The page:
You will need to read the original paper on alternating decision trees to see how the scores are calculated (essentially, a boosting algorithm that produces confidence scores is used to generate an ensemble of rules that are combined into an alternating decision tree, i.e., a form of option tree).
Making a classification based on this tree is very simple: follow all the paths that apply given the tests stated along the edges connecting the splitter nodes and the prediction nodes and sum up all the numeric values in the prediction nodes that you encounter. The prediction nodes are the rectangular ones.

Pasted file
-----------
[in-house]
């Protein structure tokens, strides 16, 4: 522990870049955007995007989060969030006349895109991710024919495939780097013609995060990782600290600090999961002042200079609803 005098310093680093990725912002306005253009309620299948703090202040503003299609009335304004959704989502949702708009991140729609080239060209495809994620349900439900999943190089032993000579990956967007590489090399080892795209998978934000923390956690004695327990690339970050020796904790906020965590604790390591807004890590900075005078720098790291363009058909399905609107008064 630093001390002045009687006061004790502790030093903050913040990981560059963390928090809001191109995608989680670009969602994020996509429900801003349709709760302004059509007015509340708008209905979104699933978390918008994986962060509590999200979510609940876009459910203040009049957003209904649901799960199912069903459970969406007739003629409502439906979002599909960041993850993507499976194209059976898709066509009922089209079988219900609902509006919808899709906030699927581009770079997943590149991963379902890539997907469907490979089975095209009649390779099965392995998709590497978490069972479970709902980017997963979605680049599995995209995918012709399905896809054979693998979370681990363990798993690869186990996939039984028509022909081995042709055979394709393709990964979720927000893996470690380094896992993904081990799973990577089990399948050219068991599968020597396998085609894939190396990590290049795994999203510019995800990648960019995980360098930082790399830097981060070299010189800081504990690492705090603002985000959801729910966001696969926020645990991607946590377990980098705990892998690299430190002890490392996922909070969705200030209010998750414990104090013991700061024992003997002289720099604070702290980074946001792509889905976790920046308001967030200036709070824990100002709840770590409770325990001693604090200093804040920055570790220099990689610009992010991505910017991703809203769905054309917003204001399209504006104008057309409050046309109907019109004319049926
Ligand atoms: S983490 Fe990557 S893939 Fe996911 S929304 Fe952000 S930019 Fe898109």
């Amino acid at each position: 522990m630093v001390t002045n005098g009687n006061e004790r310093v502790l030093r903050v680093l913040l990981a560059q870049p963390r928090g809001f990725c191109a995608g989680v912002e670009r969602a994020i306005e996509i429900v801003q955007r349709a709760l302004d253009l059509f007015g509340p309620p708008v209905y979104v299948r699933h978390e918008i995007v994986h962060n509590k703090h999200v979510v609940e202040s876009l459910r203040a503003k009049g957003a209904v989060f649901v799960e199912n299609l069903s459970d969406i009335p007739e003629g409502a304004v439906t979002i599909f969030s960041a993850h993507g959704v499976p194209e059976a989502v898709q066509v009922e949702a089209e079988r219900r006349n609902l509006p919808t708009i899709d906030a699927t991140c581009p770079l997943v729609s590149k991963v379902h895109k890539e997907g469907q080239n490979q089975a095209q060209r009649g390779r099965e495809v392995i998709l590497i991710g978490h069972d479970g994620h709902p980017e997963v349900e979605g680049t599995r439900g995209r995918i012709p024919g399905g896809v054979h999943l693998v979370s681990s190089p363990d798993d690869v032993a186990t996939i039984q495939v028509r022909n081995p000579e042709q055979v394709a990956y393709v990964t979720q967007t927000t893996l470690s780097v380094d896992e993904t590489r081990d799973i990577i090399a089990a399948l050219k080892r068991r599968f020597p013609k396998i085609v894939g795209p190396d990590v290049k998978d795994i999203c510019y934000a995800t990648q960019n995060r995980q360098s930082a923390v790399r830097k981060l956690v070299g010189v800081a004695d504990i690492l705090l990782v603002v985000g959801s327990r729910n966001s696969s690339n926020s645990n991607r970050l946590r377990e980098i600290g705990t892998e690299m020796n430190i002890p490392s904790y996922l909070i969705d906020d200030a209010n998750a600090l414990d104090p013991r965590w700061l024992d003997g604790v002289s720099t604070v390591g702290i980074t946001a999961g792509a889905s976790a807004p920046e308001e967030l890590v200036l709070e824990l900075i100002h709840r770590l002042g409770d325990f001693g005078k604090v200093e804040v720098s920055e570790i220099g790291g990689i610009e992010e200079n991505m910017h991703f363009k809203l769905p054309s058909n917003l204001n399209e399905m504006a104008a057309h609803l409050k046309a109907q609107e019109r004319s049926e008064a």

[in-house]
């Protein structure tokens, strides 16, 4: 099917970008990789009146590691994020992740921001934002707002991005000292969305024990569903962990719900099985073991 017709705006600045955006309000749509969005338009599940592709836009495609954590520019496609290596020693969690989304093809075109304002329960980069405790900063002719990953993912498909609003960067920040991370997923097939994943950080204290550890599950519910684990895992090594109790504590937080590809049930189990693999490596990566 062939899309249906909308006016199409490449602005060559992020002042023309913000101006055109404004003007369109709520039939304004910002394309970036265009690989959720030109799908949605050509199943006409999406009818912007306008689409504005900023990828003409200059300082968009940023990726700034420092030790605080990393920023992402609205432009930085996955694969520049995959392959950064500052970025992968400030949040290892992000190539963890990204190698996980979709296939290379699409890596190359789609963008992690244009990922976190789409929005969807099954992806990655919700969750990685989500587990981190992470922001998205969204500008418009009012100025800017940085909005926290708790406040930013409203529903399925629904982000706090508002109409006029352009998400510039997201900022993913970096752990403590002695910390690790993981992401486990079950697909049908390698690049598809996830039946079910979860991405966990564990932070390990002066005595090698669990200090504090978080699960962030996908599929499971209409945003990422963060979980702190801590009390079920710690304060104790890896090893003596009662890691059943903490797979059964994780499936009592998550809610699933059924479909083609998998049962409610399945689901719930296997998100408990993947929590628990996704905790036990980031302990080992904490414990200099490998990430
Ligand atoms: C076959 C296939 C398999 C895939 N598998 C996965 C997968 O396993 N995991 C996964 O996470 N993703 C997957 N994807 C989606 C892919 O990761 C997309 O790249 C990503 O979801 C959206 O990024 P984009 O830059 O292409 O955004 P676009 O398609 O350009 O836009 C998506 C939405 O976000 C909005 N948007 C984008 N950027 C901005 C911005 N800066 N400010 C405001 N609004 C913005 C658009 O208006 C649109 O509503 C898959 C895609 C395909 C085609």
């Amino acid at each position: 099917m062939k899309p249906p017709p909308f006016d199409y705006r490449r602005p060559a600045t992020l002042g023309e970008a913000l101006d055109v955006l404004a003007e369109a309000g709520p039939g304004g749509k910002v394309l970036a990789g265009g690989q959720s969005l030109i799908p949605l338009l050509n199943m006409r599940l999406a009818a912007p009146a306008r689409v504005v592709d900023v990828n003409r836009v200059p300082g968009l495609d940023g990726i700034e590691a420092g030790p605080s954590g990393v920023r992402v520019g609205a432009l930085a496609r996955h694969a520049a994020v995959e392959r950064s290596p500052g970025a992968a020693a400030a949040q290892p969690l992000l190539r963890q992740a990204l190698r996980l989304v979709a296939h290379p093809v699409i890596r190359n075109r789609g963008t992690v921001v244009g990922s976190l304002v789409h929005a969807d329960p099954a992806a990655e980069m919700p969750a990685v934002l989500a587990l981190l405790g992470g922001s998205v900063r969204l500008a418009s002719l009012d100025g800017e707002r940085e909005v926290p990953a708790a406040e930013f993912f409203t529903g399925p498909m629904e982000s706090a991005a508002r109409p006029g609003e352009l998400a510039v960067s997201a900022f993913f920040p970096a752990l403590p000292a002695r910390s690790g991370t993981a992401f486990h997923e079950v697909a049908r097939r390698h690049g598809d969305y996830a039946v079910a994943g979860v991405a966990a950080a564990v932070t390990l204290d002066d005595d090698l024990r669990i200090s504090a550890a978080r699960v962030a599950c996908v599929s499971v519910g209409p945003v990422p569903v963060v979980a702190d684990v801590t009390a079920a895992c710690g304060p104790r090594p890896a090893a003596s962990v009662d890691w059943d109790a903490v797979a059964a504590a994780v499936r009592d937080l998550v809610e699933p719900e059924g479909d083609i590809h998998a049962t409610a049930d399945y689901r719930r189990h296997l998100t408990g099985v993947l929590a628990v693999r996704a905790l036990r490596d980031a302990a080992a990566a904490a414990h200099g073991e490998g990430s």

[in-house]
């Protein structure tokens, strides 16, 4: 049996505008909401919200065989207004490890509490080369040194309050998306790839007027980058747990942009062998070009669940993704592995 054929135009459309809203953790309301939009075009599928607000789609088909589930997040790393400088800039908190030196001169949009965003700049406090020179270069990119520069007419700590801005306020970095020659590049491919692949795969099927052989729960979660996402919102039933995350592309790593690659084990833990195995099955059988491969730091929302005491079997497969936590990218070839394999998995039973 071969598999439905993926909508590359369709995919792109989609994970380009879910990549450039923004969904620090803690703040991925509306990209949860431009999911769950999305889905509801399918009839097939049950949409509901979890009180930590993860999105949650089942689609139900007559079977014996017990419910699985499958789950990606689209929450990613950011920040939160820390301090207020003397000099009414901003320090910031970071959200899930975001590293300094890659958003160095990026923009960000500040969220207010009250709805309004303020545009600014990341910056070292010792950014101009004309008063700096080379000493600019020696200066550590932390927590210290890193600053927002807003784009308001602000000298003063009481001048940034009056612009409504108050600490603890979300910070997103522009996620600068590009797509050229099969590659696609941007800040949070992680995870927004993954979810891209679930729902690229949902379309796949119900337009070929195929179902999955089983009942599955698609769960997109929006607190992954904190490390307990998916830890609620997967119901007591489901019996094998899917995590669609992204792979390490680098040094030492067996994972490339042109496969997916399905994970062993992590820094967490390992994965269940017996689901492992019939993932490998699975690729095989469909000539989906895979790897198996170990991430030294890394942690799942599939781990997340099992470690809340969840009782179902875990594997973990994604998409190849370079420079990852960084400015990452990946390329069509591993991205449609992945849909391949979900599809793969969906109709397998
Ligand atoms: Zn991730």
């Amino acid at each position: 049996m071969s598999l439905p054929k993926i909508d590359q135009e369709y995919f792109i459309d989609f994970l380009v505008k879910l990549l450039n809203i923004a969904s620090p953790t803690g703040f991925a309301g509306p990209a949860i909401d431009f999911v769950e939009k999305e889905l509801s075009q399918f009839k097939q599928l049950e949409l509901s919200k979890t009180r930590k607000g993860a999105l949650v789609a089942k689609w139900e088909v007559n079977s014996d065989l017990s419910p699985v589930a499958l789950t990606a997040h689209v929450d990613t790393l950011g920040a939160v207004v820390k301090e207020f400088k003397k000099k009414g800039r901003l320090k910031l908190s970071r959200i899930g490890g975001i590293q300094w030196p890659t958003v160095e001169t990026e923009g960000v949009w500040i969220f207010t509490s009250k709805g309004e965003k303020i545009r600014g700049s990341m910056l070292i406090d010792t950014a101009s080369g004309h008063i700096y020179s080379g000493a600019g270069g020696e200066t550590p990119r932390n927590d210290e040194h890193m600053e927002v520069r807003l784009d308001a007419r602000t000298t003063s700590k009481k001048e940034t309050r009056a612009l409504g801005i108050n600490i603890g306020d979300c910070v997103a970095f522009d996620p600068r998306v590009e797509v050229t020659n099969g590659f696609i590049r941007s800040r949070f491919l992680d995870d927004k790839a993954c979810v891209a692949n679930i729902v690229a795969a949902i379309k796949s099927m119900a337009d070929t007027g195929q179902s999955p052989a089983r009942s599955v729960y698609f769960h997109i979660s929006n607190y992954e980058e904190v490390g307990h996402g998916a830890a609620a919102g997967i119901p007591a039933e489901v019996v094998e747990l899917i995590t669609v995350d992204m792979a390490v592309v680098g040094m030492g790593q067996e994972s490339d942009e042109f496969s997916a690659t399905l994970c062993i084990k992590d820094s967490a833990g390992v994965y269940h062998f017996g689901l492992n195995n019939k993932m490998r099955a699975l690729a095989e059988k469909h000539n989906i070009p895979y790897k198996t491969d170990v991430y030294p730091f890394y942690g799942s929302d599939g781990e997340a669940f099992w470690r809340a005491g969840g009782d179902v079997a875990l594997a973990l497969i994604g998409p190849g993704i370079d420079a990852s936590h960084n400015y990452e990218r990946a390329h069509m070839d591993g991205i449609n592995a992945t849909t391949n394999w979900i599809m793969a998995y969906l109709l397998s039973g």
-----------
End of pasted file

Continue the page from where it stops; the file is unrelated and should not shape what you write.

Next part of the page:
When you go about finding all applicable paths, start from the root node of the tree and work your way down. This is the same as in a standard decision tree. However, when you reach a prediction node, you will need to follow all the edges extending downwards from that node.
In your case, only the root prediction node has multiple branches (aka options) that you need to follow. (In this particular alternating tree, there are essentially four decision trees that are joined at the root node.)
Once you have calculated the sum of the values of all applicable prediction nodes, all you need to do is check whether this sum is positive or negative. In your case, if the sum is positive, the class to predict is “tested_positive”. Otherwise, i.e., if the sum is negative, the class to predict is “tested_negative”. This is indicated by the additional information given in the root node.
There is also a high-level description of alternating decision trees in our data mining book.